Blog 2: Why not just have an affair?

As I searched for an interesting article on interpersonal relationships and social media, I came across too many of the same problems. Man leaves wife for Internet “friend.” Child is molested because of social media networking pedophiles on Myspace and the list goes on and on. Are there ever any positive stories about social media on the news and online? Doesn’t really seem like it. So to follow the negativity, I chose an article title “Can Social Media Break Up A Marriage?” written by Jennifer Ludden. Can social media break up a relationship or do people break up their relationships?

Mike Green, a typical married man who completely trusted his wife and lost all of that love and trust after her affair with her coworker. Seems like an ordinary everyday problem, right? No. In this modern age of social media, her outlets for having an affair increased tremendously through her use of texting, Myspace, and Facebook. Back in 2005, Mike’s wife asked to get texting on her phone and her husband paid no interest and added texting to their phone service plan. Mike soon noticed she seemed to text all the time because he came home late from work almost every night. He noticed a phone bill and saw hundreds upon hundreds of texts from particularly one number. Mike eventually realized it was his wife started to have an affair with her colleague and whom she left him for. She used Myspace and Facebook to talk to him all the time. Poor Mike, right? Maybe not.

The article continues to state “when you don’t have nonverbal communication, the likelihood of being able to disclose at a deeper level is greater, because there’s less inhibition, so it’s going to feel like a more intimate relationship.” This can be why Mike’s wife moved on so quickly with a mere coworker. Later when Mike made his own social media connections and started texting he realized how easy and addictive it was. Was he starting to sympathize with his ex-wife? “I find myself still loving to get texts from females, and I text, text, text, back and forth,” says Mike. I don’t know whether I should be mad Mike is doing exactly what his ex wife did to cheat on him or happy that he’s finally accepting social media? Oh… the confusions of SMN.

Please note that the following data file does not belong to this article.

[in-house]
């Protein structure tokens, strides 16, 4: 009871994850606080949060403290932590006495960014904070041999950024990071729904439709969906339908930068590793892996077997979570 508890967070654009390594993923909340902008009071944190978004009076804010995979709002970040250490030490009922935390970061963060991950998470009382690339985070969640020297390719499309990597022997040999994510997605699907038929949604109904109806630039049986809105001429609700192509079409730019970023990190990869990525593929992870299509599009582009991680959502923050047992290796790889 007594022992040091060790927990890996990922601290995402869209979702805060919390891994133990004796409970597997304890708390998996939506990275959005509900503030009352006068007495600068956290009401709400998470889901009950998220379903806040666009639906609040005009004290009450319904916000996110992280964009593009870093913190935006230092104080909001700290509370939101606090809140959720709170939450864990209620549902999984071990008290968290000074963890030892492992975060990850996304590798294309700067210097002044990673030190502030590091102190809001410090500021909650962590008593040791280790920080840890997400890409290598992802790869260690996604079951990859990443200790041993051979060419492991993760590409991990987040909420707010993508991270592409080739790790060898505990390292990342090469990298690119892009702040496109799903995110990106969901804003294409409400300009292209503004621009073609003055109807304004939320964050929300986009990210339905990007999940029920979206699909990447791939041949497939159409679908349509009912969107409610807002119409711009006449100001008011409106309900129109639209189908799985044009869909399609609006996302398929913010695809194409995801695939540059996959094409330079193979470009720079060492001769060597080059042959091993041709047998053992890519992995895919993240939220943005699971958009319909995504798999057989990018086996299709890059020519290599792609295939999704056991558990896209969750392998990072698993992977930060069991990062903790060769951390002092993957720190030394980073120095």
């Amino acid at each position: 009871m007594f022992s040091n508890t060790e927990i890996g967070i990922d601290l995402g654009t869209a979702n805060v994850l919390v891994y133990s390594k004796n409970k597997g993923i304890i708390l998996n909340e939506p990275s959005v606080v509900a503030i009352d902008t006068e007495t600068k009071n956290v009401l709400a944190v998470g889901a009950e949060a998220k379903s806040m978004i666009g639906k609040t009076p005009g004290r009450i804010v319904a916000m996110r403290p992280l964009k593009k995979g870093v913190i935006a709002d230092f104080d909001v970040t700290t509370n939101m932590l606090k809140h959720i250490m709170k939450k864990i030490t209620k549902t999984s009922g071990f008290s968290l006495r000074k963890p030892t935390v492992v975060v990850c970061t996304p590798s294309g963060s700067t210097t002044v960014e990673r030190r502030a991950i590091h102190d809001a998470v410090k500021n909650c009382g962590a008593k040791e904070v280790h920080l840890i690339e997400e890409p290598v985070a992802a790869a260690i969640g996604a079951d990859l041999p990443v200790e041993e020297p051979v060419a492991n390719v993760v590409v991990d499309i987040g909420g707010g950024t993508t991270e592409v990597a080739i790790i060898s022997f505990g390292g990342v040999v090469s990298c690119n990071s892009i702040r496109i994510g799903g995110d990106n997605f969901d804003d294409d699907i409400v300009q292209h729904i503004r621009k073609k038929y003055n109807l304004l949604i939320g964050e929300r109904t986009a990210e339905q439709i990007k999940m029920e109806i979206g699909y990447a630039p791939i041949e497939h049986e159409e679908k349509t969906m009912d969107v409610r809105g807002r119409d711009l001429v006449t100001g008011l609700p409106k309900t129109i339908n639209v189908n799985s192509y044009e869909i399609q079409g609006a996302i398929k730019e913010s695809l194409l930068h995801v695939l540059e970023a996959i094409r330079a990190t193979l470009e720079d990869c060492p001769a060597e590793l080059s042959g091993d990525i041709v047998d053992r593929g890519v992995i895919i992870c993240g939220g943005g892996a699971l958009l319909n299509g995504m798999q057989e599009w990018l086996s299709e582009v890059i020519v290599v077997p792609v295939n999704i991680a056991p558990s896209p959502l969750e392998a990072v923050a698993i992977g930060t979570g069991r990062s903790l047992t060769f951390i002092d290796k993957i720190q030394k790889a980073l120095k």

Donath and boyd might explain this as “seeing someone within the context of their connections provides the viewer with information about them,” which later makes them feel a closer connection with that person faster. In the fascinating documentary Life 2.0, Amy and Steven have extramarital affairs through their use of Second Life. Their uniquely created Avatars on the site allowed them to meet online and eventually in “real life.” They both separated from their spouses and tried living with each other. “In the pseudonymous dating scene, a frequent complaint is that people act rudely towards each other in ways that they would not do to people they knew in a more integrated social environment.” At first it seemed like Amy and Seven were crazy in love after meeting in real life, but later the documentary goes to show Amy as the victim and Steven as a fake that left her for India. Was Amy really a victim or was Amy’s ex husband the victim of her affair with Steven? I choose her ex husband.

Ludden ends up portraying Mike’s ex wife as a “not so bad kind of a person because everyone does this kind of stuff.” He is a victim to a certain extent, but could he have been that naïve? No one deserves to be cheated on. I mean if you’re not happy, just leave? Why have an affair with your coworker? I just have a whole lot of unanswered questions after reading this article. Will Mike be able to fully trust a woman again? I wouldn’t. Texting, Facebook, and Myspace doesn’t necessarily lead to an affair or ultimately divorce, but it does give people a way to get more intimate with others fairly quickly. In the past, Facebook has caused me to have confusions and suspicions about a boyfriend or best friend, but it hasn’t been the sole reason of a “break up.” Loyola University issued a press release warning married couples to protect their marriages from Facebook. Studies say that 1 in every 5 marriages are ruined by Facebook. I don’t blame Facebook. I blame it on the cheating spouse. Connections formed on social networking sites aren’t simple at all and a spouse should know when they are crossing the line with the interactions they are having with friends, old lovers, etc. Communicate effectively not deceivingly.